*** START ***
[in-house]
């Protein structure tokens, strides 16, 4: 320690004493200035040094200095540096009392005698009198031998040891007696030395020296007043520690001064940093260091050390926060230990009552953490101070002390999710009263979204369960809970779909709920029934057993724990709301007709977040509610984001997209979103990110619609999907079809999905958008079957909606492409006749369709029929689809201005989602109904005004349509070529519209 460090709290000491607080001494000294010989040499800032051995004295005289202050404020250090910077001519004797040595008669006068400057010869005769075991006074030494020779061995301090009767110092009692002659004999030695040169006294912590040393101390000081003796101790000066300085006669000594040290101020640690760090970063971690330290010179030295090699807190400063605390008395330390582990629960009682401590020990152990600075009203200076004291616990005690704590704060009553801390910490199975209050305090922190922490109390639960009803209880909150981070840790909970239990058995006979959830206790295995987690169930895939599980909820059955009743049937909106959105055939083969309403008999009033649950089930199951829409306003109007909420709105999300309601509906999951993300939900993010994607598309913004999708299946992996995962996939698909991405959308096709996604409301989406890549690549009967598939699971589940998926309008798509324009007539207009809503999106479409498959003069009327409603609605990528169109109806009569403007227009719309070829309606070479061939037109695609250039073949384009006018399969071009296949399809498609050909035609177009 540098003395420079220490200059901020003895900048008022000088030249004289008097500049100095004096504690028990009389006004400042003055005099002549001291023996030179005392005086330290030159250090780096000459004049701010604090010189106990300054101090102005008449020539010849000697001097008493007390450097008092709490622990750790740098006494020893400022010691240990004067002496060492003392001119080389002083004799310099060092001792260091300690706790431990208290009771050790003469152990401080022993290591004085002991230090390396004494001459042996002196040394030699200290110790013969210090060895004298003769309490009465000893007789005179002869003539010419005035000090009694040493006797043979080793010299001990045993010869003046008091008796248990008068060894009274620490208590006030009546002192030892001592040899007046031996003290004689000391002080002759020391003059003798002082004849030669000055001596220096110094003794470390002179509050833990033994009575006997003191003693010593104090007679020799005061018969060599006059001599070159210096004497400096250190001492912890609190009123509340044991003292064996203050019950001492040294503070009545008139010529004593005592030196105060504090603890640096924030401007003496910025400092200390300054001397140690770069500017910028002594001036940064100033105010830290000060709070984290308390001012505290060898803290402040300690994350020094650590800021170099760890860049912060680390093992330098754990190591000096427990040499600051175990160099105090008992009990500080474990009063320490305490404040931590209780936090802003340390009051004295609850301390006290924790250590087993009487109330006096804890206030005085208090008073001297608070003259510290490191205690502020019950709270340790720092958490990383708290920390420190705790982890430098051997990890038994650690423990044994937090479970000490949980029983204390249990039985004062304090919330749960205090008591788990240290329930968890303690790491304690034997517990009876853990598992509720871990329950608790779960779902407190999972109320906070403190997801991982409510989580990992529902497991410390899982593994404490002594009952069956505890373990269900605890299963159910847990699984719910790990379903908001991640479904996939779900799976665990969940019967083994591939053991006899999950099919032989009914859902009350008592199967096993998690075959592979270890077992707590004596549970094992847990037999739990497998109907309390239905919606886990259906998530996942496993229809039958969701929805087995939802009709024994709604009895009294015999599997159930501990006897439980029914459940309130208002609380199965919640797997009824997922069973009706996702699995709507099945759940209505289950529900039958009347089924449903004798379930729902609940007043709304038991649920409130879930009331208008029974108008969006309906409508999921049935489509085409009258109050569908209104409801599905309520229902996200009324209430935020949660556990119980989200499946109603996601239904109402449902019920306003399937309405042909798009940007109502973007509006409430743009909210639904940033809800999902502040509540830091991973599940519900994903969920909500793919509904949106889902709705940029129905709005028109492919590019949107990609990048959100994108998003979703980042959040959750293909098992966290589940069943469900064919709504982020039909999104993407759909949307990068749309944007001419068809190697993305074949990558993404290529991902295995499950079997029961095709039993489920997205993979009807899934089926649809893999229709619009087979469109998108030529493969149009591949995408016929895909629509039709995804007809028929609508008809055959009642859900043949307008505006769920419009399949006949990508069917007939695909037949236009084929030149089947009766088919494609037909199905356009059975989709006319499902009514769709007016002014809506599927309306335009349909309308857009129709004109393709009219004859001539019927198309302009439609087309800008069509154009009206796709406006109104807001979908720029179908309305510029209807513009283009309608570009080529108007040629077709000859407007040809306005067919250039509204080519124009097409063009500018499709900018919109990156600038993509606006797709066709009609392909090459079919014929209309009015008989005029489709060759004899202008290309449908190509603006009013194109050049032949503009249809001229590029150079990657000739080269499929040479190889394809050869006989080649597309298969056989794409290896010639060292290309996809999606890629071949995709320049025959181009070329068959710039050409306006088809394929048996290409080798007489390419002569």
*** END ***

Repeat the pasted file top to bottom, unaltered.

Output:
[in-house]
């Protein structure tokens, strides 16, 4: 320690004493200035040094200095540096009392005698009198031998040891007696030395020296007043520690001064940093260091050390926060230990009552953490101070002390999710009263979204369960809970779909709920029934057993724990709301007709977040509610984001997209979103990110619609999907079809999905958008079957909606492409006749369709029929689809201005989602109904005004349509070529519209 460090709290000491607080001494000294010989040499800032051995004295005289202050404020250090910077001519004797040595008669006068400057010869005769075991006074030494020779061995301090009767110092009692002659004999030695040169006294912590040393101390000081003796101790000066300085006669000594040290101020640690760090970063971690330290010179030295090699807190400063605390008395330390582990629960009682401590020990152990600075009203200076004291616990005690704590704060009553801390910490199975209050305090922190922490109390639960009803209880909150981070840790909970239990058995006979959830206790295995987690169930895939599980909820059955009743049937909106959105055939083969309403008999009033649950089930199951829409306003109007909420709105999300309601509906999951993300939900993010994607598309913004999708299946992996995962996939698909991405959308096709996604409301989406890549690549009967598939699971589940998926309008798509324009007539207009809503999106479409498959003069009327409603609605990528169109109806009569403007227009719309070829309606070479061939037109695609250039073949384009006018399969071009296949399809498609050909035609177009 540098003395420079220490200059901020003895900048008022000088030249004289008097500049100095004096504690028990009389006004400042003055005099002549001291023996030179005392005086330290030159250090780096000459004049701010604090010189106990300054101090102005008449020539010849000697001097008493007390450097008092709490622990750790740098006494020893400022010691240990004067002496060492003392001119080389002083004799310099060092001792260091300690706790431990208290009771050790003469152990401080022993290591004085002991230090390396004494001459042996002196040394030699200290110790013969210090060895004298003769309490009465000893007789005179002869003539010419005035000090009694040493006797043979080793010299001990045993010869003046008091008796248990008068060894009274620490208590006030009546002192030892001592040899007046031996003290004689000391002080002759020391003059003798002082004849030669000055001596220096110094003794470390002179509050833990033994009575006997003191003693010593104090007679020799005061018969060599006059001599070159210096004497400096250190001492912890609190009123509340044991003292064996203050019950001492040294503070009545008139010529004593005592030196105060504090603890640096924030401007003496910025400092200390300054001397140690770069500017910028002594001036940064100033105010830290000060709070984290308390001012505290060898803290402040300690994350020094650590800021170099760890860049912060680390093992330098754990190591000096427990040499600051175990160099105090008992009990500080474990009063320490305490404040931590209780936090802003340390009051004295609850301390006290924790250590087993009487109330006096804890206030005085208090008073001297608070003259510290490191205690502020019950709270340790720092958490990383708290920390420190705790982890430098051997990890038994650690423990044994937090479970000490949980029983204390249990039985004062304090919330749960205090008591788990240290329930968890303690790491304690034997517990009876853990598992509720871990329950608790779960779902407190999972109320906070403190997801991982409510989580990992529902497991410390899982593994404490002594009952069956505890373990269900605890299963159910847990699984719910790990379903908001991640479904996939779900799976665990969940019967083994591939053991006899999950099919032989009914859902009350008592199967096993998690075959592979270890077992707590004596549970094992847990037999739990497998109907309390239905919606886990259906998530996942496993229809039958969701929805087995939802009709024994709604009895009294015999599997159930501990006897439980029914459940309130208002609380199965919640797997009824997922069973009706996702699995709507099945759940209505289950529900039958009347089924449903004798379930729902609940007043709304038991649920409130879930009331208008029974108008969006309906409508999921049935489509085409009258109050569908209104409801599905309520229902996200009324209430935020949660556990119980989200499946109603996601239904109402449902019920306003399937309405042909798009940007109502973007509006409430743009909210639904940033809800999902502040509540830091991973599940519900994903969920909500793919509904949106889902709705940029129905709005028109492919590019949107990609990048959100994108998003979703980042959040959750293909098992966290589940069943469900064919709504982020039909999104993407759909949307990068749309944007001419068809190697993305074949990558993404290529991902295995499950079997029961095709039993489920997205993979009807899934089926649809893999229709619009087979469109998108030529493969149009591949995408016929895909629509039709995804007809028929609508008809055959009642859900043949307008505006769920419009399949006949990508069917007939695909037949236009084929030149089947009766088919494609037909199905356009059975989709006319499902009514769709007016002014809506599927309306335009349909309308857009129709004109393709009219004859001539019927198309302009439609087309800008069509154009009206796709406006109104807001979908720029179908309305510029209807513009283009309608570009080529108007040629077709000859407007040809306005067919250039509204080519124009097409063009500018499709900018919109990156600038993509606006797709066709009609392909090459079919014929209309009015008989005029489709060759004899202008290309449908190509603006009013194109050049032949503009249809001229590029150079990657000739080269499929040479190889394809050869006989080649597309298969056989794409290896010639060292290309996809999606890629071949995709320049025959181009070329068959710039050409306006088809394929048996290409080798007489390419002569």